What's another $1 trillion here and there among friends - especially when it promotes a leftist agenda?
Throwing around a big number like that obviously isn't a problem for one liberal executive. Woody Tasch, the chairman of Investors' Circle wrote in the November 15 Christian Science Monitor that since we can spend money on Iraq, we can spend $1 trillion over five years for socialist causes.
In an interview with obscure Republican presidential candidate Ron Paul on Sunday’s "Face the Nation," host Bob Schieffer asked the Texas Congressman: "What is it that you see that the government ought to do besides deliver the mail?" This followed Schieffer’s description of Paul’s limited government philosophy:
Well, let me -- I want to just get your take on what you think the government ought to do. You've already said your anti-war. We know you're anti-abortion. You're anti-drug administration. You're anti-Medicare. I wrote all this down. Let's see. You're anti-income tax. You want to do away with that. You're anti-United Nations. You're anti-World Bank. You're anti-International Monetary Fund. And there must be some other things that you're against.
OVERVIEW: An underappreciated accomplishment of the past six years has been the continued reduction in the number of people on welfare.
The welfare caseload, after declining dramatically in the first four years after Welfare Reform was enacted, might have been expected to level off, or even rise slightly with overall population growth, after the initial impact of the 1996 law wore off.
After all, the reduction in the number of welfare recipients during the 1990s was stunning. From a peak of over 14 million in 1994, and over 12.5 million at the end of 1996 (over 4.5 million families) when the new took effect, the number of those receiving welfare came tumbling down to about 5.5 million by the end of 2000 — a decline of nearly 2 million per year.
I’m not sure that anyone expected the numbers to steadily fall after the first four years of reform, but that is exactly what has happened. Here are the details for families and recipients on welfare as of the end of each calendar year beginning with the turn of the century (000s omitted):
David Herszenhorn's front-page "Political Memo" for Wednesday's New York Times was devoted to the fight over Graeme Frost, the boy pushed forward by the Democrats to deliver the response to Bush's weekly radio address on the State Children's Health Insurance Program (S-CHIP).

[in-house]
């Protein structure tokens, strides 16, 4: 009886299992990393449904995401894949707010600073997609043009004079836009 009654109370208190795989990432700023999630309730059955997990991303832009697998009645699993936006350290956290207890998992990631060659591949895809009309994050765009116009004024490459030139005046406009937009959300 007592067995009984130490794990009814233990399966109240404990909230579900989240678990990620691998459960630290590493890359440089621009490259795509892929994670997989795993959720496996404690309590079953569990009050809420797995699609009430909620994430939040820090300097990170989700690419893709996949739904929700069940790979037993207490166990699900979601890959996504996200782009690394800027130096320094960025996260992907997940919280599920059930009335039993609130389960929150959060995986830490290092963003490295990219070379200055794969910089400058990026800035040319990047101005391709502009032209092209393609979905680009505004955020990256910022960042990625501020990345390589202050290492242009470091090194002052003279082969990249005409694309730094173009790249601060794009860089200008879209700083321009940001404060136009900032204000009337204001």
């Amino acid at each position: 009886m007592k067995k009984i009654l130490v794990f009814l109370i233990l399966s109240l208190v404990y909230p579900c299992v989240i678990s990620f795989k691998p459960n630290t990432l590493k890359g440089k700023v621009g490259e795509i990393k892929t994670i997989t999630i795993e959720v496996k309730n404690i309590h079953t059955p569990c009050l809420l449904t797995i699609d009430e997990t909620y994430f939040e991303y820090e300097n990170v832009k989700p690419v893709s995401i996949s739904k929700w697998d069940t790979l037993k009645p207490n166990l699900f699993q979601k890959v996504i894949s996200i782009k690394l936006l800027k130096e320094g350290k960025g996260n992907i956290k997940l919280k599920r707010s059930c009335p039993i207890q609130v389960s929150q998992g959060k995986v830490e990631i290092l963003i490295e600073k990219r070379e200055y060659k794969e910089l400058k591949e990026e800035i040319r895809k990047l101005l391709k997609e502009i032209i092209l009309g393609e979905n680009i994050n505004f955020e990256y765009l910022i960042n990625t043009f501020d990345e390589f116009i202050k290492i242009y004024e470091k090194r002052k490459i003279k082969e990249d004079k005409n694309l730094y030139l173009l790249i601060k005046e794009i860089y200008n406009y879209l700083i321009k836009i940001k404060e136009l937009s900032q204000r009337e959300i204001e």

On Friday’s "Good Morning America," for the fourth time this year, the ABC program skewered America for not being generous with paid leave and openly lobbied viewers to support a Democratic, big government initiative. After lumping the U.S. in with countries such as Liberia and Lesotho, as being one of only five countries that don’t provide paid maternity leave, GMA contributor Tory Johnson appeared with Democratic presidential candidate Chris Dodd to promote his legislation.
"First and most important is to make your voice heard, Johnson exclaimed. Openly advocating this government expansion, she added, "On the GMA website, we have links to all the senators’ and congressmen’s offices. Call them. E-mail them. Let them know where you stand." Would GMA promote legislation for family friendly television that a Republican presidential candidate was sponsoring? Also, there was almost no mention of the expensive cost of providing eight weeks of paid maternity leave and how that would effect the U.S. taxpayer. Instead, co-host Robin Roberts mentioned that unpaid leave is already available and wondered, "What's stopping the government from making the law truly family friendly?" Johnson alternatively described paid leave as "government’s relief" and "great benefits" without much consideration of where these "benefits" are coming from.
The Times' recycles findings from the left-wing "Urban Justice Center" [emphasis added]: